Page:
Drying Up Drip

While Dripping Springs was not at the eye of Hurricane Harvey, they did not come out completely dry.  Over the two day period of the storm, there was reported to be roughly 4.5 inches of rainfall collected.  On top of this, the hill country was subject to some cloudy weather, lots of wind, and on again, off again showers.  Quite a few neighborhoods in the area had their power go out, along with fences going down and multiple trees fully uprooted.  Compared to the nightmare that was happening down the coast, they were able to get through it with relative ease.

This led to southern hospitality getting to shine through, as people all over the community got together to help those in need both in the area and down the coast.  There was a Saturday intensive with Helping Hands Austin, multiple supply drives through the DSISD schools, and many more projects on the side.  The city of Dripping Springs and the high school went above and beyond what was asked of them and took the initiative to help out as much as they could.

“When I saw the first bits of footage from after Hurricane Harvey, I noticed how much of a change it had made to the places that it had hit,” junior Amber Cahill, aquatic science student, said.  “It was insane to me how much power that storm had. I mean, it showed up on the scale for earthquakes.  I wanted to know how in the heck the world or ocean was capable of creating something like that.”

Learning thus happens when this kind of curiosity strikes.  While everything returns back to normal after the thorough soaking and flooding, students are becoming more interested in what caused the hurricane and how they can better understand the aquatic world around them.  Back on Sept. 26, the APES and aquatic science students went on a field trip to Barton Springs Pool in Austin to attend the 2017 Barton Springs University.  There they learned about how the different parts of the aquatic ecosystems work together to create the lakes, rivers, and oceans.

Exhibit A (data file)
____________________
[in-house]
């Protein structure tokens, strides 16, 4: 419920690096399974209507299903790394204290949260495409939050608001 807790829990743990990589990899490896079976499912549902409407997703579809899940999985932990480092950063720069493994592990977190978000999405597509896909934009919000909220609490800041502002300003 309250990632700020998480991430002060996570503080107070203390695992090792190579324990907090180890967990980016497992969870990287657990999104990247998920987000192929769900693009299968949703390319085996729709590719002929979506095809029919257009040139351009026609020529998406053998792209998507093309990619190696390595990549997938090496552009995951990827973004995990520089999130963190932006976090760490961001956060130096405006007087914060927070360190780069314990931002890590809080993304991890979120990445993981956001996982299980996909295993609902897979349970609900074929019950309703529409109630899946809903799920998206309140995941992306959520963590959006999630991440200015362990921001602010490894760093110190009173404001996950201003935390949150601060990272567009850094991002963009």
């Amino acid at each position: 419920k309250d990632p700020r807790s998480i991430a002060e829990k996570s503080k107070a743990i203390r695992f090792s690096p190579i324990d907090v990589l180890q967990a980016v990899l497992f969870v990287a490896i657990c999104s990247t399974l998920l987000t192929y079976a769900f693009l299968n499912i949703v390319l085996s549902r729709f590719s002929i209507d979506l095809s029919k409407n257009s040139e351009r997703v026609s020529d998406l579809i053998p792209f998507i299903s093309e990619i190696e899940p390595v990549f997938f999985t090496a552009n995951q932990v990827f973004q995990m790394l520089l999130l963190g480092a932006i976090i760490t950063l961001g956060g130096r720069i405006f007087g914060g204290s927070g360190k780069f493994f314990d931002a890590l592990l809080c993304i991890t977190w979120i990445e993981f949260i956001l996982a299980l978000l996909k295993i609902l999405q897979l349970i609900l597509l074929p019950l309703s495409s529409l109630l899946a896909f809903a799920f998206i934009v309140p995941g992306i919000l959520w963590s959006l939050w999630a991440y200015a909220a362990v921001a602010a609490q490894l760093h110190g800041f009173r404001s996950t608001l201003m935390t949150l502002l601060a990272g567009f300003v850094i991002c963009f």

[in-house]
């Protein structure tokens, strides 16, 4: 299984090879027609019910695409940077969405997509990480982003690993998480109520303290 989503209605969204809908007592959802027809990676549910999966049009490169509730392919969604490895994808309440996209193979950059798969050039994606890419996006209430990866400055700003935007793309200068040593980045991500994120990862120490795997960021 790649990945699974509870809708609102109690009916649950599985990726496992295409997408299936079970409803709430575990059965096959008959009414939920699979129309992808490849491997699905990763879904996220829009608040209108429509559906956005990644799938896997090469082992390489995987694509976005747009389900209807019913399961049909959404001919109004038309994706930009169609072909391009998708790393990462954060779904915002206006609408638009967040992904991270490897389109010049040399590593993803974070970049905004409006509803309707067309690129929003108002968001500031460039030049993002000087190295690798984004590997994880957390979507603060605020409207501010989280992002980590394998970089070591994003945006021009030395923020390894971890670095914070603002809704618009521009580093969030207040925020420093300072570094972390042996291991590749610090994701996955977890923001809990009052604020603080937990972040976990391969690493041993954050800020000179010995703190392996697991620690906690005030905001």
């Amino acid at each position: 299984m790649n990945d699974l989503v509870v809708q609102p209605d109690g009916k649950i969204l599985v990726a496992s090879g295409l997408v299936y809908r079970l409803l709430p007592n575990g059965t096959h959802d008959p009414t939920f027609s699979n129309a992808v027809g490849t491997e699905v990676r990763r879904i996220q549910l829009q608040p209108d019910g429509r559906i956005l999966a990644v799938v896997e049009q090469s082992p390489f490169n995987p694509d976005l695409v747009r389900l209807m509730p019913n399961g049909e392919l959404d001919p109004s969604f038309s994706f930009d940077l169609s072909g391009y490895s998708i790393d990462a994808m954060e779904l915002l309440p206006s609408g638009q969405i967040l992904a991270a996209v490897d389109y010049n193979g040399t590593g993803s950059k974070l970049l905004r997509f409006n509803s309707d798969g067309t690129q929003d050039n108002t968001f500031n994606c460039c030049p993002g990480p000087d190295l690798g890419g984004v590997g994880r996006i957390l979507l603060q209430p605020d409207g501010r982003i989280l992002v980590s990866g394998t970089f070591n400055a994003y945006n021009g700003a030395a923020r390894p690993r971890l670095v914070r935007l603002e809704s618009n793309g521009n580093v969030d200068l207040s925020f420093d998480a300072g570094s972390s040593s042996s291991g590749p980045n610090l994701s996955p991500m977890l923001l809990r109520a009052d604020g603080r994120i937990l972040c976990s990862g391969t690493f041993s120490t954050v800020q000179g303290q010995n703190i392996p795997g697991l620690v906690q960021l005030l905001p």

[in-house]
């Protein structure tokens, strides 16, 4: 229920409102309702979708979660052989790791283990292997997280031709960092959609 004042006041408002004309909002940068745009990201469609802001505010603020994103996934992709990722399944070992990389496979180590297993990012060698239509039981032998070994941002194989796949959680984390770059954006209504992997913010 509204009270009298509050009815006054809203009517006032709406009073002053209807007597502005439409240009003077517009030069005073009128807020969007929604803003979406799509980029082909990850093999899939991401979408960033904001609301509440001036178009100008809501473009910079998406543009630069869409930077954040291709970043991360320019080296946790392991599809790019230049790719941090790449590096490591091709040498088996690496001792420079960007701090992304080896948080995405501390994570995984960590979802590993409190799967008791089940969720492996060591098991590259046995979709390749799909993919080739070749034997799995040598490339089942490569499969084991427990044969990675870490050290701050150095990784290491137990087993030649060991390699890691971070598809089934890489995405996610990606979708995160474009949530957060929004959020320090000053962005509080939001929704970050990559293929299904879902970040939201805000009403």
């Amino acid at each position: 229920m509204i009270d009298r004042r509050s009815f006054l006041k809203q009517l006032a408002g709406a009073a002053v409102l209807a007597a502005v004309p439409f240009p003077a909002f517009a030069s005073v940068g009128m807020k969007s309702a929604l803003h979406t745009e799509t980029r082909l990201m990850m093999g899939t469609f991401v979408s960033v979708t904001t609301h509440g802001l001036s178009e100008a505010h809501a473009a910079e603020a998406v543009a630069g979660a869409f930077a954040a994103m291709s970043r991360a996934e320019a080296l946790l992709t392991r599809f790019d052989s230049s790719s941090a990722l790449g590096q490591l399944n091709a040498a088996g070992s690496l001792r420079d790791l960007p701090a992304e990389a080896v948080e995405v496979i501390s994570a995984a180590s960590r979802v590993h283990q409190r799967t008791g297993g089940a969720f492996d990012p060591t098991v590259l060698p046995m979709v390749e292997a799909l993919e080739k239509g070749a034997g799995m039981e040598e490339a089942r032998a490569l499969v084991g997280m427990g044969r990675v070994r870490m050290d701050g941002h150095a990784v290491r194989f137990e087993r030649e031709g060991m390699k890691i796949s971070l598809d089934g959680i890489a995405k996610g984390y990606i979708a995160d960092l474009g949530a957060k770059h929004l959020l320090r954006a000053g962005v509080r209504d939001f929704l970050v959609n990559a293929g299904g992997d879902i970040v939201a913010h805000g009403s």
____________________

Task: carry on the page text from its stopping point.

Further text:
“I think the key word that we in aquatic science and APES focus on is the watershed,”  Nicole Watts, aquatic science teacher, said. “Hurricane Harvey picked up all that water from the gulf and brought it onto land, and then all the flooding happened and all the pollution and all of the wastewater treatment facilities [were overrun], like four of them  in Houston overflowed. [Now] you have all these pollutants in the water and then what happens when all the water recedes? So, not only are we worried about all of the humans and all of the life that live around that, but also the rain water starts in Houston or higher and flows down into a river [to go other places]. How are all of those communities affected?”

As the school year continues to progress, the students will take this knowledge and use it to help them understand how these forces of nature, such as Hurricane Harvey, come to be.  So if and when it happens again, they will be even more prepared.  Until then, the people of  Dripping Springs will continue to help with the recovery efforts, and educate those around them.

Written By: Giselle Galletti, Feature Editor

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